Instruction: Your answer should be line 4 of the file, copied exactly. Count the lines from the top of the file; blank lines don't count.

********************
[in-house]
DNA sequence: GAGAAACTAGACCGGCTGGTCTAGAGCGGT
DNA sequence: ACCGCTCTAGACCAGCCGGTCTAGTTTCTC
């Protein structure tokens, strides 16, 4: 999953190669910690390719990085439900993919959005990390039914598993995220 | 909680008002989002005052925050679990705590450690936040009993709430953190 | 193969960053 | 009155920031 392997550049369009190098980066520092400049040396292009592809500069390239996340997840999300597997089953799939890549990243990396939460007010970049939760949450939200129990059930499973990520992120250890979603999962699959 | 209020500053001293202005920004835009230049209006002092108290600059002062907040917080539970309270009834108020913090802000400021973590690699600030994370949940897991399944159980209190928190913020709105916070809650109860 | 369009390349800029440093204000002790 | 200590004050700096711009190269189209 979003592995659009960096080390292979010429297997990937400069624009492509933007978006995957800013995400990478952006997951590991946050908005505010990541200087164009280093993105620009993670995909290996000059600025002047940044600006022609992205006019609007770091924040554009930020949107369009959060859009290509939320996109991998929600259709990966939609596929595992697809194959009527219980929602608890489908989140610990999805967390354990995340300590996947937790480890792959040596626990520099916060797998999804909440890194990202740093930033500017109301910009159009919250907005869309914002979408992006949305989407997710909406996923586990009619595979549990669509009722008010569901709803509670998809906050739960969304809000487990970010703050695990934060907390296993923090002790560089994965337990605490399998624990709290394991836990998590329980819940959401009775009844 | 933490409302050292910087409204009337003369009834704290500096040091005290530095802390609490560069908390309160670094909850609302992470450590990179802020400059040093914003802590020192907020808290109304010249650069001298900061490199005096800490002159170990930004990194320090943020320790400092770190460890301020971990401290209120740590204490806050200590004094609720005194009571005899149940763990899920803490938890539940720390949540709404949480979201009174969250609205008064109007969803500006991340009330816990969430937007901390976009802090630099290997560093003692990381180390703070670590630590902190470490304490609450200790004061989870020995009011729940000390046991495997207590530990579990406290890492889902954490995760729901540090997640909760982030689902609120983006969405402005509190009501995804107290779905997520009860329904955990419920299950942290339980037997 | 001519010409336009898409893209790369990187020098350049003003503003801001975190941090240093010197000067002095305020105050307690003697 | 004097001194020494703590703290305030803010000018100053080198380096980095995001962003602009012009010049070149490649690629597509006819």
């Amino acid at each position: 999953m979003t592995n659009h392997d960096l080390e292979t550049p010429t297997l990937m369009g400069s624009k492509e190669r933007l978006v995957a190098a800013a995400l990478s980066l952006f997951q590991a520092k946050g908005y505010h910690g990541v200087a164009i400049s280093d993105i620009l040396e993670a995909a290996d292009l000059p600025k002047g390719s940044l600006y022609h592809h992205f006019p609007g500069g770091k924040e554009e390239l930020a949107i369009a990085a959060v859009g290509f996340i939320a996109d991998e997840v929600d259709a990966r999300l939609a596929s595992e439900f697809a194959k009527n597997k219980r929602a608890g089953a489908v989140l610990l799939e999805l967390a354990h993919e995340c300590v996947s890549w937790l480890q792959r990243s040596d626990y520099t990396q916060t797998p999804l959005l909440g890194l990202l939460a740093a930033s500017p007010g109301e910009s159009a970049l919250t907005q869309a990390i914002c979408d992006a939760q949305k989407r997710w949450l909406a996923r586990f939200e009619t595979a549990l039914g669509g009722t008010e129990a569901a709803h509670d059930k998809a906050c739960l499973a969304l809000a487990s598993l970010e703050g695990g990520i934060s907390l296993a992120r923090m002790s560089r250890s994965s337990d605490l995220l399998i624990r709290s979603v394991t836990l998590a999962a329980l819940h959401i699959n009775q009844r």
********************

């Protein structure tokens, strides 16, 4: 999953190669910690390719990085439900993919959005990390039914598993995220 | 909680008002989002005052925050679990705590450690936040009993709430953190 | 193969960053 | 009155920031 392997550049369009190098980066520092400049040396292009592809500069390239996340997840999300597997089953799939890549990243990396939460007010970049939760949450939200129990059930499973990520992120250890979603999962699959 | 209020500053001293202005920004835009230049209006002092108290600059002062907040917080539970309270009834108020913090802000400021973590690699600030994370949940897991399944159980209190928190913020709105916070809650109860 | 369009390349800029440093204000002790 | 200590004050700096711009190269189209 979003592995659009960096080390292979010429297997990937400069624009492509933007978006995957800013995400990478952006997951590991946050908005505010990541200087164009280093993105620009993670995909290996000059600025002047940044600006022609992205006019609007770091924040554009930020949107369009959060859009290509939320996109991998929600259709990966939609596929595992697809194959009527219980929602608890489908989140610990999805967390354990995340300590996947937790480890792959040596626990520099916060797998999804909440890194990202740093930033500017109301910009159009919250907005869309914002979408992006949305989407997710909406996923586990009619595979549990669509009722008010569901709803509670998809906050739960969304809000487990970010703050695990934060907390296993923090002790560089994965337990605490399998624990709290394991836990998590329980819940959401009775009844 | 933490409302050292910087409204009337003369009834704290500096040091005290530095802390609490560069908390309160670094909850609302992470450590990179802020400059040093914003802590020192907020808290109304010249650069001298900061490199005096800490002159170990930004990194320090943020320790400092770190460890301020971990401290209120740590204490806050200590004094609720005194009571005899149940763990899920803490938890539940720390949540709404949480979201009174969250609205008064109007969803500006991340009330816990969430937007901390976009802090630099290997560093003692990381180390703070670590630590902190470490304490609450200790004061989870020995009011729940000390046991495997207590530990579990406290890492889902954490995760729901540090997640909760982030689902609120983006969405402005509190009501995804107290779905997520009860329904955990419920299950942290339980037997 | 001519010409336009898409893209790369990187020098350049003003503003801001975190941090240093010197000067002095305020105050307690003697 | 004097001194020494703590703290305030803010000018100053080198380096980095995001962003602009012009010049070149490649690629597509006819």